LOS ANGELES, Calif. - Two men charged with the severe beating of a San Francisco Giants fan at Dodger Stadium are suspected of assaulting three other Giants fans at the opening day game, a law enforcement official said Monday.
Detectives believe the other people were approached by suspects Louie Sanchez and Marvin Norwood on the west side of the stadium on March 31.
Eyewitnesses told police they saw Sanchez assault at least one of those unidentified men, said the official, who spoke on condition of anonymity because the investigation is ongoing.
Sanchez has been charged with misdemeanour assault in connection with that incident. Detectives believe both he and Norwood were involved in the other possible assaults, but no charges have been filed.
Sanchez also is accused of misdemeanour battery on a woman at the game. The official said the woman was wearing a Giants shirt and Sanchez threw something at her during the game.
Sanchez and Norwood were charged Friday with felony mayhem and assault charges in the beating of Bryan Stow, a paramedic from Santa Cruz who remains hospitalized with a brain injury.
Sanchez, 29, and Norwood, 30, made their first court appearance Monday. Their arraignment was continued until Aug. 10.
The Los Angeles Police Department has asked other possible victims to come forward, but made no further public statements Monday about the case.
The defendants were arrested Thursday in Rialto, about 55 miles east of Los Angeles. Their capture led to the exoneration of Giovanni Ramirez, a man police previously labelled as the prime suspect.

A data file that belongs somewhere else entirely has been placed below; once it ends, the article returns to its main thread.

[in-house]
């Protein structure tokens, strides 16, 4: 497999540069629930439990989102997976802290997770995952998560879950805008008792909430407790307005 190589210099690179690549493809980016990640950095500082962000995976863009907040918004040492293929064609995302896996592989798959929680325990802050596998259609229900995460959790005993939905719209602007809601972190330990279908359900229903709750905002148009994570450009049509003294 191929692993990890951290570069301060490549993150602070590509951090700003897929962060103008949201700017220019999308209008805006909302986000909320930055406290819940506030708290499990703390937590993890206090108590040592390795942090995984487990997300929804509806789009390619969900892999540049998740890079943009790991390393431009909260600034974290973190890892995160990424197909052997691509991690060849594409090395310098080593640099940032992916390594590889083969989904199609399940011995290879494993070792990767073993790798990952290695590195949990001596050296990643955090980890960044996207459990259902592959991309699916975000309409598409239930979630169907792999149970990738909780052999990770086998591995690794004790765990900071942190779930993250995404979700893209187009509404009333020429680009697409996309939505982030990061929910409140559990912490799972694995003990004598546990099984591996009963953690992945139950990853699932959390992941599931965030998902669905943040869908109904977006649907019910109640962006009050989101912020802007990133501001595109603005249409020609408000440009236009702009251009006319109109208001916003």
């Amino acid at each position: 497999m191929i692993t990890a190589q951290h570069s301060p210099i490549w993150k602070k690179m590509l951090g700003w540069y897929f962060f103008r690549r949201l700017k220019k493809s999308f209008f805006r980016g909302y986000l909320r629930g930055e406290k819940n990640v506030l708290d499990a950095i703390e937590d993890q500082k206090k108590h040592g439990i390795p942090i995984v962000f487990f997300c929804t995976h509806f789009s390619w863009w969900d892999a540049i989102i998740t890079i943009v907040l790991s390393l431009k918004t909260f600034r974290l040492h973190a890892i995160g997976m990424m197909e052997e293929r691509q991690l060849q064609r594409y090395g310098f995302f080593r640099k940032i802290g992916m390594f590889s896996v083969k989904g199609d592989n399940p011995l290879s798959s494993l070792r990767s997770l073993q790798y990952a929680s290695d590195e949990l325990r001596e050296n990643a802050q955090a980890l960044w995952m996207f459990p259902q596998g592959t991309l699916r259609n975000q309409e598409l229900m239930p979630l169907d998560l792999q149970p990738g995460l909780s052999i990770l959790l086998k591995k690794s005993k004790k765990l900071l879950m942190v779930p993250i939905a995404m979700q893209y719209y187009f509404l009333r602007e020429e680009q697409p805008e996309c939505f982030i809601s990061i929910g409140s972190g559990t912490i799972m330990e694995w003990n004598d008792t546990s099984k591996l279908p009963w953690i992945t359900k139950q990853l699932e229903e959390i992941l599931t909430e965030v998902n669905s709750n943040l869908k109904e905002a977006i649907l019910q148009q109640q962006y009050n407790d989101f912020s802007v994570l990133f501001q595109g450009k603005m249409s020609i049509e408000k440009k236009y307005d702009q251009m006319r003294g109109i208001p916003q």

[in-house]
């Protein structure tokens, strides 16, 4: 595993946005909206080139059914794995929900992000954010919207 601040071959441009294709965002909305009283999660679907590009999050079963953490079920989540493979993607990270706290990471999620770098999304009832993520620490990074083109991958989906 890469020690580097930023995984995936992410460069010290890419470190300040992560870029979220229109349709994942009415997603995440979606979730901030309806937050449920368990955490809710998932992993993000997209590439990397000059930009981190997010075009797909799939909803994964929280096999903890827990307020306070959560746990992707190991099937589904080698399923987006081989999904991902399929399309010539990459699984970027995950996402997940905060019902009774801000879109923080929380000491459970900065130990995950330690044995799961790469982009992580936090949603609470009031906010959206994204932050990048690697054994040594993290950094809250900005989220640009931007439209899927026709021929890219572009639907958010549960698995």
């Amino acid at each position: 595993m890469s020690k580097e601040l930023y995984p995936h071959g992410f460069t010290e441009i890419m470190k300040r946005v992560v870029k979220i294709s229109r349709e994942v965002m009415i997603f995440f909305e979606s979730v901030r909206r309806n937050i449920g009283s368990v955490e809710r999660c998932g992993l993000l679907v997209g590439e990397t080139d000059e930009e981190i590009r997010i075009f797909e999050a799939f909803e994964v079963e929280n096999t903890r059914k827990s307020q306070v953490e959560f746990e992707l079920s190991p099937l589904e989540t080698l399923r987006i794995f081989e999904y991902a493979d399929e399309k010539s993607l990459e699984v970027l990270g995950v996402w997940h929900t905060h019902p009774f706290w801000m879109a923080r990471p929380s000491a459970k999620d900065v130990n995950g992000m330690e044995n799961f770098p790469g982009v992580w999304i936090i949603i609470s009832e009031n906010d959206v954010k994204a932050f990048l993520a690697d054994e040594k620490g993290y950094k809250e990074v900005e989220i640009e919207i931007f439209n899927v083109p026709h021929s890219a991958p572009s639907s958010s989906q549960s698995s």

Court documents state that Norwood and Sanchez each inflicted great bodily injury on Stow, "causing him to become comatose due to brain injury and to suffer paralysis."
The case centres on incriminating statements the men have made, the official said.
Some people initially reported the suspects bragged about the incident to co-workers, though some are now backing off those statements, the official said.
Cell phone towers and photographs confirm that Norwood and Sanchez were at the game, the official said.
Lawyer Gilbert Quinones, who represents Sanchez, acknowledged his client was at the stadium with his family but insisted he did not participate in the attack on Stow.
"He doesn't fit the profile of someone who would commit this type of crime," Quinones told reporters after his client appeared in court.
Quinones said he could not comment on the possibility of his client being involved in other assaults.
Norwood's public defender, Lee Rosen, made an unsuccessful request for his client's US$500,000 bail to be reduced to $100,000. He did not immediately address the media.
Court documents state that police found five firearms, including an assault rifle, at Norwood's home. The document also states that Sanchez told witnesses not to provide information about the beating.
Both suspects were kept in Los Angeles police custody over the weekend. They appeared in court in their civilian clothes and not the jailhouse jumpsuits usually worn by prisoners.
Norwood is an apprentice carpenter, and Sanchez works at a car auction house in Fontana.
The attack on Stow reverberated throughout California and the nation as police and the Dodgers, whose financial woes have also brought national attention, sought to ease fears about violence at the storied stadium.
Stow, the father of two children, appeared to mouth his last name and might have tried to give a thumbs-up, according to a family blog post last week.
Court records show Norwood was sentenced in 2006 to three years' probation and served 118 days in jail after pleading guilty to one felony count of inflicting corporal injury on a spouse or cohabitant.
In 2003, Sanchez pleaded guilty to one felony count of inflicting corporal injury on a spouse or cohabitant, and the following year he pleaded no contest to one misdemeanour count of carrying a loaded firearm in a public place.